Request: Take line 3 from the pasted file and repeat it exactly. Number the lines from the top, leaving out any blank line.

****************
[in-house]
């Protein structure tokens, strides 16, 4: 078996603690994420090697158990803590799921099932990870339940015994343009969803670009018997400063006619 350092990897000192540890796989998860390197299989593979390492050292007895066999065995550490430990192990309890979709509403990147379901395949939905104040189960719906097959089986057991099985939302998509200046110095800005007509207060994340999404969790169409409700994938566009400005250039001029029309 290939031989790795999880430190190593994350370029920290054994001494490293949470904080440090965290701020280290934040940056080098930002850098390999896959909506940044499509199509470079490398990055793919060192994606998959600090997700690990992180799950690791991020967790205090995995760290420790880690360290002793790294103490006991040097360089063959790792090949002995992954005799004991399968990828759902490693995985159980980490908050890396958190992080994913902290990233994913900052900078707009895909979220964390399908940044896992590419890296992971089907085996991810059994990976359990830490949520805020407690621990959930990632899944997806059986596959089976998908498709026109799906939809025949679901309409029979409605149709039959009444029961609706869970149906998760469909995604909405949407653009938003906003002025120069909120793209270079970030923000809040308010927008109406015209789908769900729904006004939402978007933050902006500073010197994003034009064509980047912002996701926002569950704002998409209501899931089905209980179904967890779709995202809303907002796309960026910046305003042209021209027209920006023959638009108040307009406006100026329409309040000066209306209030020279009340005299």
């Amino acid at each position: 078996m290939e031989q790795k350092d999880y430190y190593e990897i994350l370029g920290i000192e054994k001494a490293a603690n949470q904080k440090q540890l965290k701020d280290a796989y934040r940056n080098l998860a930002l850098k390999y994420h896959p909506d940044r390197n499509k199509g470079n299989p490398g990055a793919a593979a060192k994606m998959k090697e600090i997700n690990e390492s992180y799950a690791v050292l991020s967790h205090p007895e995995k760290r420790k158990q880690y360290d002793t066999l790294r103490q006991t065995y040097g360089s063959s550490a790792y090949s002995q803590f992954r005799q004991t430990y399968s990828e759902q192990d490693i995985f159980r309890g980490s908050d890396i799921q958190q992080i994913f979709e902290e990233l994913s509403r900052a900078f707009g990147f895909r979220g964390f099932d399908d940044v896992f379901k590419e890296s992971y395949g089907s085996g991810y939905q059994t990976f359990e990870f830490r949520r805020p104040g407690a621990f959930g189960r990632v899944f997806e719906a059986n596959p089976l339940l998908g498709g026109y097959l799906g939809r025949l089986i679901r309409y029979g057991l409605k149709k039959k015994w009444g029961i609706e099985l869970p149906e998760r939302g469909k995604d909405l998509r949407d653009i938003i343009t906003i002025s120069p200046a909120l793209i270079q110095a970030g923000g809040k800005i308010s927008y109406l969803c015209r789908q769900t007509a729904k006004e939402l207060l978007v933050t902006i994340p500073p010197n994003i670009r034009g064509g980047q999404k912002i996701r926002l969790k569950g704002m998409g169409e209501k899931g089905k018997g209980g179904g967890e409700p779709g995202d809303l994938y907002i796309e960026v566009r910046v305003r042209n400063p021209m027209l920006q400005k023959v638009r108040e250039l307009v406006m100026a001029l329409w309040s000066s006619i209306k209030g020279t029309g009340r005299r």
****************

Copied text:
């Amino acid at each position: 078996m290939e031989q790795k350092d999880y430190y190593e990897i994350l370029g920290i000192e054994k001494a490293a603690n949470q904080k440090q540890l965290k701020d280290a796989y934040r940056n080098l998860a930002l850098k390999y994420h896959p909506d940044r390197n499509k199509g470079n299989p490398g990055a793919a593979a060192k994606m998959k090697e600090i997700n690990e390492s992180y799950a690791v050292l991020s967790h205090p007895e995995k760290r420790k158990q880690y360290d002793t066999l790294r103490q006991t065995y040097g360089s063959s550490a790792y090949s002995q803590f992954r005799q004991t430990y399968s990828e759902q192990d490693i995985f159980r309890g980490s908050d890396i799921q958190q992080i994913f979709e902290e990233l994913s509403r900052a900078f707009g990147f895909r979220g964390f099932d399908d940044v896992f379901k590419e890296s992971y395949g089907s085996g991810y939905q059994t990976f359990e990870f830490r949520r805020p104040g407690a621990f959930g189960r990632v899944f997806e719906a059986n596959p089976l339940l998908g498709g026109y097959l799906g939809r025949l089986i679901r309409y029979g057991l409605k149709k039959k015994w009444g029961i609706e099985l869970p149906e998760r939302g469909k995604d909405l998509r949407d653009i938003i343009t906003i002025s120069p200046a909120l793209i270079q110095a970030g923000g809040k800005i308010s927008y109406l969803c015209r789908q769900t007509a729904k006004e939402l207060l978007v933050t902006i994340p500073p010197n994003i670009r034009g064509g980047q999404k912002i996701r926002l969790k569950g704002m998409g169409e209501k899931g089905k018997g209980g179904g967890e409700p779709g995202d809303l994938y907002i796309e960026v566009r910046v305003r042209n400063p021209m027209l920006q400005k023959v638009r108040e250039l307009v406006m100026a001029l329409w309040s000066s006619i209306k209030g020279t029309g009340r005299r």